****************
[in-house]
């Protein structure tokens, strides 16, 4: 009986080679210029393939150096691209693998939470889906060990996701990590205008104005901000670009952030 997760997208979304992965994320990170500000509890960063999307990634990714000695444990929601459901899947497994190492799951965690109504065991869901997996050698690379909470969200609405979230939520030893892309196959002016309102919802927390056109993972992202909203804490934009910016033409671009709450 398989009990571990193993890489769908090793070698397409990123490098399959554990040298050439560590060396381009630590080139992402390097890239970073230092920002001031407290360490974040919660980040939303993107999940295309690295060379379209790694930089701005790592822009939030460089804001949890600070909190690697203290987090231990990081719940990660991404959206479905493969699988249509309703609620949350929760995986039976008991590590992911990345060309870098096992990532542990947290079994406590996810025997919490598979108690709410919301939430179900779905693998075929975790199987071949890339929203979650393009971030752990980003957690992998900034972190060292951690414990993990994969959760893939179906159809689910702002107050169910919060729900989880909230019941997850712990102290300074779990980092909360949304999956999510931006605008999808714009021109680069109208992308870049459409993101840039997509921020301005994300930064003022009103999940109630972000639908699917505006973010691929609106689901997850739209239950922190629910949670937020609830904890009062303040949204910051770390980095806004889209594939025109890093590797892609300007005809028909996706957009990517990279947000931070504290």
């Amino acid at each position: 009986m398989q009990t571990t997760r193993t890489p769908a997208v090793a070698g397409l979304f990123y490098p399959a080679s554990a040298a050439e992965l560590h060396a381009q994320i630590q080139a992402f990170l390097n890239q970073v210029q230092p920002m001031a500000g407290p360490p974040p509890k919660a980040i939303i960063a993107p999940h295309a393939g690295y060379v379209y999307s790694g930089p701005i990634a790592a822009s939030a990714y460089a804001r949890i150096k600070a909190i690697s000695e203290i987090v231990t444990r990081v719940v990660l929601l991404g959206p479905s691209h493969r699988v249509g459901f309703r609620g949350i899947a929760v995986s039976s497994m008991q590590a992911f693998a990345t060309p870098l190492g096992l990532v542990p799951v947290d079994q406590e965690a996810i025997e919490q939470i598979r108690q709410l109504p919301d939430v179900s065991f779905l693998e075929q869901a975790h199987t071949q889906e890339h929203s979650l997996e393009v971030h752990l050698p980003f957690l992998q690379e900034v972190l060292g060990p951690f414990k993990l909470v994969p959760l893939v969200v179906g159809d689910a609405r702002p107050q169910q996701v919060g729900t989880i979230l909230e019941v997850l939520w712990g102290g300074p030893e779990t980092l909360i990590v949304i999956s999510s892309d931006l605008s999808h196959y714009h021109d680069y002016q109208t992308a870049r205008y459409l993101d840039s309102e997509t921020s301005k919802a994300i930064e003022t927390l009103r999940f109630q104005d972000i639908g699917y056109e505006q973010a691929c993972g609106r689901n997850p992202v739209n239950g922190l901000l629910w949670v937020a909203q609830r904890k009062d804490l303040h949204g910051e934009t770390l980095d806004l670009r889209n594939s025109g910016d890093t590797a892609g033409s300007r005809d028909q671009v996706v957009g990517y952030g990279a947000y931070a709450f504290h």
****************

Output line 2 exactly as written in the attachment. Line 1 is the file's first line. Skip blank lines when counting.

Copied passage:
């Protein structure tokens, strides 16, 4: 009986080679210029393939150096691209693998939470889906060990996701990590205008104005901000670009952030 997760997208979304992965994320990170500000509890960063999307990634990714000695444990929601459901899947497994190492799951965690109504065991869901997996050698690379909470969200609405979230939520030893892309196959002016309102919802927390056109993972992202909203804490934009910016033409671009709450 398989009990571990193993890489769908090793070698397409990123490098399959554990040298050439560590060396381009630590080139992402390097890239970073230092920002001031407290360490974040919660980040939303993107999940295309690295060379379209790694930089701005790592822009939030460089804001949890600070909190690697203290987090231990990081719940990660991404959206479905493969699988249509309703609620949350929760995986039976008991590590992911990345060309870098096992990532542990947290079994406590996810025997919490598979108690709410919301939430179900779905693998075929975790199987071949890339929203979650393009971030752990980003957690992998900034972190060292951690414990993990994969959760893939179906159809689910702002107050169910919060729900989880909230019941997850712990102290300074779990980092909360949304999956999510931006605008999808714009021109680069109208992308870049459409993101840039997509921020301005994300930064003022009103999940109630972000639908699917505006973010691929609106689901997850739209239950922190629910949670937020609830904890009062303040949204910051770390980095806004889209594939025109890093590797892609300007005809028909996706957009990517990279947000931070504290």